Why “I’m In Danger Til You See My Gun” Is Mistaken
The idea that “if some of the churchgoers had been armed this wouldn’t have happened” is victim blaming, and patently absurd. People being somehow culpable or contributing to their deaths for not being armed at a prayer meeting is remarkable, but the desire for such a weaponized existence is proof of our collective insanity when it comes to guns rights advocacy. Guns exist for a reason, and when used as created, can inflict tremendous damage upon living things. Gun ownership is not the cause of violence; however, there is no doubt it makes the capacity to commit violence more convenient and efficient.
Hypothetically, if the churchgoer had a gun, there is a possibility he would have gotten shot first as guns are not magical protection amulets shielding one from harm. The event also could have turned into a shootout with even more dead in the crossfire. Several things can happen when another gun is introduced and some of them are bad. Good guys do not always win, and a concealed weapon is not always going to cure the situation, especially if the bad guy is a sociopath with no remorse. The good guys have to be as determined as the bad guys to cause harm. I think too many gun rights advocates have some kind of romantic, cowboy scenario imagined in which they can be heroes saving the day and appearing in the newspaper.
The Cult of the Gun
Do not succumb to it. Whether it’s your gun or my gun, there is no mystical right to own them as artifacts of the divine. Exaggeration? Hyperbole? Hardly. Talk reasonable gun control to many gun rights advocates and see what happens. It’s fanaticism, pure and simple. Should we really be able to buy, in massive quantities, armor piercing rounds that our Police Departments decry? Should we be giving pastel colored guns to single digit aged children?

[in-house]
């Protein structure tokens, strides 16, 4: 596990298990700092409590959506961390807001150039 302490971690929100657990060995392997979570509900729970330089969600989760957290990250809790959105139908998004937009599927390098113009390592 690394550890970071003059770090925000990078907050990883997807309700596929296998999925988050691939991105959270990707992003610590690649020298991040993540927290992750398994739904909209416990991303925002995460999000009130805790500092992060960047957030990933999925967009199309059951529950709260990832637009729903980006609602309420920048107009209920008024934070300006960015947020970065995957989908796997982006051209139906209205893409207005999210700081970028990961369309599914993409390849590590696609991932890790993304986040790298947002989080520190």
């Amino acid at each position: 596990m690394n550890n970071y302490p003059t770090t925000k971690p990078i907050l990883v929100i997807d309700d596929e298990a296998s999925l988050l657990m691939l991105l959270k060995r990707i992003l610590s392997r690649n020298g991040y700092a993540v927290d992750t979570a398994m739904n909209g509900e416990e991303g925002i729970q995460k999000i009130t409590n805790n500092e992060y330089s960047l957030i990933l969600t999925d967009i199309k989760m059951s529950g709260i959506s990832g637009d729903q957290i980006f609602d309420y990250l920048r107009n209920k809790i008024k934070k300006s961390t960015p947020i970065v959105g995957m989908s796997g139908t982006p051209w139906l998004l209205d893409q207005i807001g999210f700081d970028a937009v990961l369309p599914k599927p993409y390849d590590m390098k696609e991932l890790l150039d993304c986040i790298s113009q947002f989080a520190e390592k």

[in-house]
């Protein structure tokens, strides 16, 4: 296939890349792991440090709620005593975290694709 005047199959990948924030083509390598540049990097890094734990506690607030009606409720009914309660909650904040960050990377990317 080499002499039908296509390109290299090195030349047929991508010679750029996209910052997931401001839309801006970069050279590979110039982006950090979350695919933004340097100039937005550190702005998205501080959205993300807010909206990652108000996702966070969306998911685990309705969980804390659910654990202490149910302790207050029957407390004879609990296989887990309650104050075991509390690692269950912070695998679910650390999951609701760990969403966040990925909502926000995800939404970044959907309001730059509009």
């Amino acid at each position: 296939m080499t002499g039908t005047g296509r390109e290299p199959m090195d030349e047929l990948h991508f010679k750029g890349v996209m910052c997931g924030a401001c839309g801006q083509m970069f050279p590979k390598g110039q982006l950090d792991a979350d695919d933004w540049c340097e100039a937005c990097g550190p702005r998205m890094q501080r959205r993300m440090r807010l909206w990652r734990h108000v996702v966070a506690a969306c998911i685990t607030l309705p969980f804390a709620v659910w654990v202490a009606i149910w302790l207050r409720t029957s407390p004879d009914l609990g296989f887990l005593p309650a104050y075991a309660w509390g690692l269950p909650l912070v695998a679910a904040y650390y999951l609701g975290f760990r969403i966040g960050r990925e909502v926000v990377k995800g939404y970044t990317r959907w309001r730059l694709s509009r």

With that being said, I have never owned a gun nor felt the need to in spite of the fact that of anyone were to be a victim of gun violence, it would be me as a black male living in a city. I am not particularly bothered by people who feel otherwise. If someone wants a gun, unless they are a felon, it’s their right and really none of my business. When Charleston happens, I also realize that it really has less to do with guns, but rather with the hate (in that case racism) of the individual committing murder.
However, none of us should be encouraged by the prospect of everyone being armed nor feeling they have to which is as the heart of the “where were the good guys with guns?” argument. Examining history, particularly post Civil War westward expansion, I don’t think we will all be safer when everyone is armed at all times. Again, I am not knocking those who feel they have the need to carry, as some people indeed have a valid need to do so, but do we really wish to live in a society where we feel the need to carry? Do we wish to live in a society where people attending a prayer service feel the need to go to church armed lest a racist choose to attack them that day?
Murder rates are down dramatically. The world can be dangerous, but for most of us it isn’t all that perilous. Carry if you feel the need, but there must be a sense of balance. Violence does indeed have a logic all its own regardless of our wishes, but I can’t help but wonder whether heightened and unrealistic expectations of violence can lead to it breaking out where it otherwise would not.